Steve
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If nothing else, I use the timer for the self-cleaning cycle. And before someone starts telling me how much electricity the cycle uses, it's a lot cheaper than a container of oven cleaner. And old-fashioned household "tips" like leaving a pan of ammonia in the oven overnight don't work - I've tried that sort of thing. Not to mention how much easier it is to set it and forget it than it is to clean the oven by hand.
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Lou wrote: ...

...
Since I was the one who pointed it out, don't have any statistic on either numbers of people who do use it or an extensive list of all the possible uses, but certainly it gets used for things like starting the roast for Sunday dinner, etc., quite frequently.
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In the 21 years we had our old oven we never used the timed start. I don't remember if the one before that had that feature or not. Never had the need. One of my criteria for our new range was minimal electronics. Don't need them, don't want them. I expect the Bertazzoni will last 50 years with maybe an igniter of the convection fan needing replacement in that time. That's OK though as I'm not going to last another 50 years.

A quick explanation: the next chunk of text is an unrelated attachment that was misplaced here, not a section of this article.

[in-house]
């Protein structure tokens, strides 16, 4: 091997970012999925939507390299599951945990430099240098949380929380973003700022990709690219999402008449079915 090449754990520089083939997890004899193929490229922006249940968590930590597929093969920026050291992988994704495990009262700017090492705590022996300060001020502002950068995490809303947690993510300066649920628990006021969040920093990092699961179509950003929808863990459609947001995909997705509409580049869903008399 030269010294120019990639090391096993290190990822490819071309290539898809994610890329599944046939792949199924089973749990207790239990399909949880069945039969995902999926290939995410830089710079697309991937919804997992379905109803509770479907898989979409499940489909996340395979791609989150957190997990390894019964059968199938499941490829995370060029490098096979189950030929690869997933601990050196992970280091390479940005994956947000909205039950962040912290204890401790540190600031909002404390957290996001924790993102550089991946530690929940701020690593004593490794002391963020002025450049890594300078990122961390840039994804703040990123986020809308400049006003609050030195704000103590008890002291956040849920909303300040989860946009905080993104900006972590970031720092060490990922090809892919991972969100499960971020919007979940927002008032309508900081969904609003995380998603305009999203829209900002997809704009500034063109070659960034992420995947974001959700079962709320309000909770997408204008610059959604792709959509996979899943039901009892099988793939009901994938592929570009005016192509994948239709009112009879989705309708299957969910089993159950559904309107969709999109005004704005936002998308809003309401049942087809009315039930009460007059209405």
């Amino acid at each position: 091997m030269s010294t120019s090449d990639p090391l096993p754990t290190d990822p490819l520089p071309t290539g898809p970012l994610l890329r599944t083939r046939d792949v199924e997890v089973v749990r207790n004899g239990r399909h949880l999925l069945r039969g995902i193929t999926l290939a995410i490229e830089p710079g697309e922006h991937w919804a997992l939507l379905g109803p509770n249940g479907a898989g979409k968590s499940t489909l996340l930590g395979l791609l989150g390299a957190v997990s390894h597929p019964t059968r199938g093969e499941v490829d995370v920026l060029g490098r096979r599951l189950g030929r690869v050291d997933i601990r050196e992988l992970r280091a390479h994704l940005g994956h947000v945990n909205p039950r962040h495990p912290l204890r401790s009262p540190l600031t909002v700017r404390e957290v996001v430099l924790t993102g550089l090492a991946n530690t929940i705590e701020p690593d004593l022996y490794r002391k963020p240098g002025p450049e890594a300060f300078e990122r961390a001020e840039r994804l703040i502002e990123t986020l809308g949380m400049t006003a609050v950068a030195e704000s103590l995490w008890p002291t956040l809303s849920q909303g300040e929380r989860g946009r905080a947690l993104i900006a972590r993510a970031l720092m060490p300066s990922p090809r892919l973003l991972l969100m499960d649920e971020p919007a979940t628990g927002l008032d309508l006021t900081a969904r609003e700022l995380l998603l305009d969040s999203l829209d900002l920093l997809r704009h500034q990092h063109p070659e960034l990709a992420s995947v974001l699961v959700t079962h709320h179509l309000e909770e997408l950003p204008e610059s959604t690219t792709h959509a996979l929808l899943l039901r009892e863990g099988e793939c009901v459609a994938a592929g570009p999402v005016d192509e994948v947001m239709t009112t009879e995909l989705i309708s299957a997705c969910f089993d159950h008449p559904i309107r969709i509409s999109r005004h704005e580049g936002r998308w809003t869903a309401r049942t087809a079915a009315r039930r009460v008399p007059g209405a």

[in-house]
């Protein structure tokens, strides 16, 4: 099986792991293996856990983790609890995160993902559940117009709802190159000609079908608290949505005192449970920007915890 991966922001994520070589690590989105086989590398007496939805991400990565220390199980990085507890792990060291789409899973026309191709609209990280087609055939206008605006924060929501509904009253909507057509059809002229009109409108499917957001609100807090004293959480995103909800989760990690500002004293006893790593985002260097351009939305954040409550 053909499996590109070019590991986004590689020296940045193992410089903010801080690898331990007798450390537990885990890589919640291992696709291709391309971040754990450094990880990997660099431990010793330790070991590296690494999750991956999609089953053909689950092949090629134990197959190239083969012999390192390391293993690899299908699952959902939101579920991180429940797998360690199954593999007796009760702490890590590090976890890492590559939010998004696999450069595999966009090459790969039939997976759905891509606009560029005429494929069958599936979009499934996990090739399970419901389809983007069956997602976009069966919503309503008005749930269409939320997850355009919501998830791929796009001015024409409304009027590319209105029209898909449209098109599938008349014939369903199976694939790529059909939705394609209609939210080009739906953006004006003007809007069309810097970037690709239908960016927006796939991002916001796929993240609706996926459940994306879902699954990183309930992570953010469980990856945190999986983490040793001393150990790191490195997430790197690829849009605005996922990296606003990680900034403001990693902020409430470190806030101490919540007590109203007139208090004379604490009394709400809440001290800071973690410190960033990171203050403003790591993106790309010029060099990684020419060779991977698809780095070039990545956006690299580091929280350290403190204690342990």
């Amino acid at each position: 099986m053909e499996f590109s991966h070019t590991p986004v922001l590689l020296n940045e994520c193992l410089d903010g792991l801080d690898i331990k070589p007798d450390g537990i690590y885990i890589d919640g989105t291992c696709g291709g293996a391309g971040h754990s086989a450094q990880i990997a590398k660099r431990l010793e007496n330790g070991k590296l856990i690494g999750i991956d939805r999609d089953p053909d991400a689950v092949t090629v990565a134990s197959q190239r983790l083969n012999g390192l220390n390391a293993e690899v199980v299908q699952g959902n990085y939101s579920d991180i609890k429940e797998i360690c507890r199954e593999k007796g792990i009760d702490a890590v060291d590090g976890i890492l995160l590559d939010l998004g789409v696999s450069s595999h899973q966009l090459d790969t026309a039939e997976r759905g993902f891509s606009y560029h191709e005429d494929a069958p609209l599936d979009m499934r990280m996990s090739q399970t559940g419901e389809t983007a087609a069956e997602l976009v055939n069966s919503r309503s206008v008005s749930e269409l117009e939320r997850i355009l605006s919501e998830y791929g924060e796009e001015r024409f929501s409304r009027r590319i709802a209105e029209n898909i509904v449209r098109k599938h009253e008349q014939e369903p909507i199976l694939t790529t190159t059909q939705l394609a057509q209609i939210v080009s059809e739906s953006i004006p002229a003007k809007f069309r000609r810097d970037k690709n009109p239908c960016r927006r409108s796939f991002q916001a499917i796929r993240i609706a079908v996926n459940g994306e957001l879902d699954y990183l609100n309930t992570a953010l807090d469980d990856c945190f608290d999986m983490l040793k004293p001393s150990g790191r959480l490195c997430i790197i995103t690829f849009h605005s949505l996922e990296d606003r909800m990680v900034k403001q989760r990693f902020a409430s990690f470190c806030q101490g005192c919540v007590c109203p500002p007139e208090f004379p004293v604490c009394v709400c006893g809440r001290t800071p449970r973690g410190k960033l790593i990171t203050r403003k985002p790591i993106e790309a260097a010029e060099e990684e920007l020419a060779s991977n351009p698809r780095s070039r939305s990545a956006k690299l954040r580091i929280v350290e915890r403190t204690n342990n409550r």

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Edwin Pawlowski wrote:

Different strokes...that's why they make more than one.
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Trouble is, it's damn near impossible to buy anything today WITHOUT all the bells and whistles that crap out on you soon after purchase, creating an obscenely inflated estimate for repair or replacing.
Just give me the simple stuff, please.
Steve
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SteveB wrote:

Well, it's been going since '84 so far...
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Nope, not with an electric range where the time you have one of the plates on for has a MUCH more important effect on the electricity used.